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Snapshot for September 5, 2007.
Typical families see income and earnings decline
by John Irons
American families today are increasingly feeling the pinch of higher energy prices, housing market uncertainty, and growing health care costs. Historically, typical families could expect to see annual increases in their earnings to help cope with financial challenges, improve their standard of living, or just save for a rainy day. These expectations of economic progress are no longer being met.
Last week the Census Bureau released new estimates of inflation-adjusted household incomes and individual earnings. Median real household income in 2006 was $48,201, an increase of $356, or about 0.7%, from 2005. At this point in the economic recovery, we should expect to see an increase. But it is important to put this increase in historical context, as well as closely examine the causes.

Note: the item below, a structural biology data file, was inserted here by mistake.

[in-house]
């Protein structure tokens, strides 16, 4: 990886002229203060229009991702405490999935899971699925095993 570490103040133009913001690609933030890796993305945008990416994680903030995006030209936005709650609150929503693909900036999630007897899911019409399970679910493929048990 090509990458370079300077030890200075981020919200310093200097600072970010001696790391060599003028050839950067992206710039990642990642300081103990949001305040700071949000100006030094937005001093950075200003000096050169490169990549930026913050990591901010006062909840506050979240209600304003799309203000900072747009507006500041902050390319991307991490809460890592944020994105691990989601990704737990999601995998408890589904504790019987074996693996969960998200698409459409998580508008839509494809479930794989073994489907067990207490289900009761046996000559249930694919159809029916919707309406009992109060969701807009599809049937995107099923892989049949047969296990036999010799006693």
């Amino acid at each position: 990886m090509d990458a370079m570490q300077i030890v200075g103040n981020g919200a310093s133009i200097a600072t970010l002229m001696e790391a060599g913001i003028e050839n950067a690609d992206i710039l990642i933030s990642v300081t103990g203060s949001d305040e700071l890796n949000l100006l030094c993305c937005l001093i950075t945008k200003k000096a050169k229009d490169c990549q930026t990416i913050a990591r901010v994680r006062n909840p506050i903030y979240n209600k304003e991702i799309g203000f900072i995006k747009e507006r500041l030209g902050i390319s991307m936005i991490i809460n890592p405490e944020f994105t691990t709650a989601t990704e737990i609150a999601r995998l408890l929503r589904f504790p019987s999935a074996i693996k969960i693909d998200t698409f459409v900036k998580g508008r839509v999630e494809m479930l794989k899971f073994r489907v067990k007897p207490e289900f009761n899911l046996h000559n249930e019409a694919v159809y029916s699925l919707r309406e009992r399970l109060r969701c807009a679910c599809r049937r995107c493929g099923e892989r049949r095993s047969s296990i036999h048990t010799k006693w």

In an alarming reversal of past progress, real household income for the typical family has declined over the last seven years. Despite increases over the prior two years, median household income for 2006 (the last year for which data are available) is still $1,043 below its peak in 1999. As the Figure shows, the three decades prior to 2000 saw average annual household income increases that ranged between 0.4% and 0.9%. This is in stark contrast with a 0.33% decline in the 2000s since hitting a peak in 1999.